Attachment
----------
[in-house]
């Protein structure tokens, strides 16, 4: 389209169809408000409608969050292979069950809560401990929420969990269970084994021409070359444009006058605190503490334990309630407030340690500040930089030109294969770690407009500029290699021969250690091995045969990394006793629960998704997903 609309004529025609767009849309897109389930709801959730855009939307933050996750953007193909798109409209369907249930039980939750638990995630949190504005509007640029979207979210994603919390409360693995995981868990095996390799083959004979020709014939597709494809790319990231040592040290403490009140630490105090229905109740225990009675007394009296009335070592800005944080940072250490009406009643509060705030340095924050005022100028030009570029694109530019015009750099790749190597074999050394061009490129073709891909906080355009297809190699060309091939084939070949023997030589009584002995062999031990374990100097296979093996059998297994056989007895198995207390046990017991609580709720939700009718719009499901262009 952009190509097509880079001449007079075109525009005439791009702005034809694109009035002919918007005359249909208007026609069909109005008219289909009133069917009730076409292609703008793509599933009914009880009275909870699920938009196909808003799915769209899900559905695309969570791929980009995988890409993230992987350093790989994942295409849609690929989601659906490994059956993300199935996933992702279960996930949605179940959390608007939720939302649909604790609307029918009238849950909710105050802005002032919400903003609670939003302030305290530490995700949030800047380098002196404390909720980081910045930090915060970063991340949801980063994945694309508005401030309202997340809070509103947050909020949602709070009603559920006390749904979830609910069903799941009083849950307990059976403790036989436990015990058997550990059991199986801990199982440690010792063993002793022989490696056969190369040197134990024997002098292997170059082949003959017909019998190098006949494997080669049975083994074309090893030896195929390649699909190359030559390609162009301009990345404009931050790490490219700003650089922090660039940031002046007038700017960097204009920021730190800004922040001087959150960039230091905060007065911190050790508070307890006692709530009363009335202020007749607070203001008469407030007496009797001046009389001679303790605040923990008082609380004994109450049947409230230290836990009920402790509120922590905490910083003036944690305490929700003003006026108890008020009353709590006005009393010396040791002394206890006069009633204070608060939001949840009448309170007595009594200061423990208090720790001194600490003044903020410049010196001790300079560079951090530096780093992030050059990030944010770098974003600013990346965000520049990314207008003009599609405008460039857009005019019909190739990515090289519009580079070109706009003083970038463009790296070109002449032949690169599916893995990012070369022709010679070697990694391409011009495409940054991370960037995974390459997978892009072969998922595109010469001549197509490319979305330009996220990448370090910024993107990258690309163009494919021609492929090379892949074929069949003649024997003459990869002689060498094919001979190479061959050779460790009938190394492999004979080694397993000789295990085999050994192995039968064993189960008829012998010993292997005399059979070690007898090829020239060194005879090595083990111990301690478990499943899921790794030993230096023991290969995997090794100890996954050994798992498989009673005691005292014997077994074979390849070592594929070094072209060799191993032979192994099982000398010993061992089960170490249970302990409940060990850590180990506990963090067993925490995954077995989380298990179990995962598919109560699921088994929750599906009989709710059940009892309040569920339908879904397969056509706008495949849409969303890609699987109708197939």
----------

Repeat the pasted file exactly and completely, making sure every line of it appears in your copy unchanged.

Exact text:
[in-house]
């Protein structure tokens, strides 16, 4: 389209169809408000409608969050292979069950809560401990929420969990269970084994021409070359444009006058605190503490334990309630407030340690500040930089030109294969770690407009500029290699021969250690091995045969990394006793629960998704997903 609309004529025609767009849309897109389930709801959730855009939307933050996750953007193909798109409209369907249930039980939750638990995630949190504005509007640029979207979210994603919390409360693995995981868990095996390799083959004979020709014939597709494809790319990231040592040290403490009140630490105090229905109740225990009675007394009296009335070592800005944080940072250490009406009643509060705030340095924050005022100028030009570029694109530019015009750099790749190597074999050394061009490129073709891909906080355009297809190699060309091939084939070949023997030589009584002995062999031990374990100097296979093996059998297994056989007895198995207390046990017991609580709720939700009718719009499901262009 952009190509097509880079001449007079075109525009005439791009702005034809694109009035002919918007005359249909208007026609069909109005008219289909009133069917009730076409292609703008793509599933009914009880009275909870699920938009196909808003799915769209899900559905695309969570791929980009995988890409993230992987350093790989994942295409849609690929989601659906490994059956993300199935996933992702279960996930949605179940959390608007939720939302649909604790609307029918009238849950909710105050802005002032919400903003609670939003302030305290530490995700949030800047380098002196404390909720980081910045930090915060970063991340949801980063994945694309508005401030309202997340809070509103947050909020949602709070009603559920006390749904979830609910069903799941009083849950307990059976403790036989436990015990058997550990059991199986801990199982440690010792063993002793022989490696056969190369040197134990024997002098292997170059082949003959017909019998190098006949494997080669049975083994074309090893030896195929390649699909190359030559390609162009301009990345404009931050790490490219700003650089922090660039940031002046007038700017960097204009920021730190800004922040001087959150960039230091905060007065911190050790508070307890006692709530009363009335202020007749607070203001008469407030007496009797001046009389001679303790605040923990008082609380004994109450049947409230230290836990009920402790509120922590905490910083003036944690305490929700003003006026108890008020009353709590006005009393010396040791002394206890006069009633204070608060939001949840009448309170007595009594200061423990208090720790001194600490003044903020410049010196001790300079560079951090530096780093992030050059990030944010770098974003600013990346965000520049990314207008003009599609405008460039857009005019019909190739990515090289519009580079070109706009003083970038463009790296070109002449032949690169599916893995990012070369022709010679070697990694391409011009495409940054991370960037995974390459997978892009072969998922595109010469001549197509490319979305330009996220990448370090910024993107990258690309163009494919021609492929090379892949074929069949003649024997003459990869002689060498094919001979190479061959050779460790009938190394492999004979080694397993000789295990085999050994192995039968064993189960008829012998010993292997005399059979070690007898090829020239060194005879090595083990111990301690478990499943899921790794030993230096023991290969995997090794100890996954050994798992498989009673005691005292014997077994074979390849070592594929070094072209060799191993032979192994099982000398010993061992089960170490249970302990409940060990850590180990506990963090067993925490995954077995989380298990179990995962598919109560699921088994929750599906009989709710059940009892309040569920339908879904397969056509706008495949849409969303890609699987109708197939």